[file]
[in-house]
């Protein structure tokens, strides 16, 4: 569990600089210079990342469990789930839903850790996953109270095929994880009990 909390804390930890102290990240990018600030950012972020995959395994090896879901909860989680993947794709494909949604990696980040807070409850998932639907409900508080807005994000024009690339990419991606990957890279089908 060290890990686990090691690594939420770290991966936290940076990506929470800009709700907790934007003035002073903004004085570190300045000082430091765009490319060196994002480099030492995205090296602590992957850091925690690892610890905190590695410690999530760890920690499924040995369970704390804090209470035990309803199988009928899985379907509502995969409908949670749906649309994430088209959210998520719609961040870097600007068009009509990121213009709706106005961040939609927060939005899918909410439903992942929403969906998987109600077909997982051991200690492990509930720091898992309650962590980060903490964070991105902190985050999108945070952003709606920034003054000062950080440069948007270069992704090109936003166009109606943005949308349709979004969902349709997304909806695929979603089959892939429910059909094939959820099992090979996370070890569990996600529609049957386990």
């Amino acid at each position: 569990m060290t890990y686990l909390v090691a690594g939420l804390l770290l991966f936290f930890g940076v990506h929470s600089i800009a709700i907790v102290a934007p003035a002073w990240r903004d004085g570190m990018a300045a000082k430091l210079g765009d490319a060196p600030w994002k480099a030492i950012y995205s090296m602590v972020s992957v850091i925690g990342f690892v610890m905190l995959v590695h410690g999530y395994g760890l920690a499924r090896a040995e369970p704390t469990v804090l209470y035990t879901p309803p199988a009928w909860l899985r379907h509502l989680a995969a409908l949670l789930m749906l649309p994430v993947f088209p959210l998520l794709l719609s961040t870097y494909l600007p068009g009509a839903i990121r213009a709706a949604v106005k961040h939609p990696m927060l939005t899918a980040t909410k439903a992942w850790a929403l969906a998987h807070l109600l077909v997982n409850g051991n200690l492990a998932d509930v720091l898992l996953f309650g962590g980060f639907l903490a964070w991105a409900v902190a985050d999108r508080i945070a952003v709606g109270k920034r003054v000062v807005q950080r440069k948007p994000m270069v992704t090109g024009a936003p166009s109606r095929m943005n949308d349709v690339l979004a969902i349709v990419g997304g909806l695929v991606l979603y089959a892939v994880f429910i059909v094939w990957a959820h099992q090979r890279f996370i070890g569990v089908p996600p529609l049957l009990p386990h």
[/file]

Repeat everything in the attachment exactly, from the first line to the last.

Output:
[in-house]
């Protein structure tokens, strides 16, 4: 569990600089210079990342469990789930839903850790996953109270095929994880009990 909390804390930890102290990240990018600030950012972020995959395994090896879901909860989680993947794709494909949604990696980040807070409850998932639907409900508080807005994000024009690339990419991606990957890279089908 060290890990686990090691690594939420770290991966936290940076990506929470800009709700907790934007003035002073903004004085570190300045000082430091765009490319060196994002480099030492995205090296602590992957850091925690690892610890905190590695410690999530760890920690499924040995369970704390804090209470035990309803199988009928899985379907509502995969409908949670749906649309994430088209959210998520719609961040870097600007068009009509990121213009709706106005961040939609927060939005899918909410439903992942929403969906998987109600077909997982051991200690492990509930720091898992309650962590980060903490964070991105902190985050999108945070952003709606920034003054000062950080440069948007270069992704090109936003166009109606943005949308349709979004969902349709997304909806695929979603089959892939429910059909094939959820099992090979996370070890569990996600529609049957386990």
């Amino acid at each position: 569990m060290t890990y686990l909390v090691a690594g939420l804390l770290l991966f936290f930890g940076v990506h929470s600089i800009a709700i907790v102290a934007p003035a002073w990240r903004d004085g570190m990018a300045a000082k430091l210079g765009d490319a060196p600030w994002k480099a030492i950012y995205s090296m602590v972020s992957v850091i925690g990342f690892v610890m905190l995959v590695h410690g999530y395994g760890l920690a499924r090896a040995e369970p704390t469990v804090l209470y035990t879901p309803p199988a009928w909860l899985r379907h509502l989680a995969a409908l949670l789930m749906l649309p994430v993947f088209p959210l998520l794709l719609s961040t870097y494909l600007p068009g009509a839903i990121r213009a709706a949604v106005k961040h939609p990696m927060l939005t899918a980040t909410k439903a992942w850790a929403l969906a998987h807070l109600l077909v997982n409850g051991n200690l492990a998932d509930v720091l898992l996953f309650g962590g980060f639907l903490a964070w991105a409900v902190a985050d999108r508080i945070a952003v709606g109270k920034r003054v000062v807005q950080r440069k948007p994000m270069v992704t090109g024009a936003p166009s109606r095929m943005n949308d349709v690339l979004a969902i349709v990419g997304g909806l695929v991606l979603y089959a892939v994880f429910i059909v094939w990957a959820h099992q090979r890279f996370i070890g569990v089908p996600p529609l049957l009990p386990h």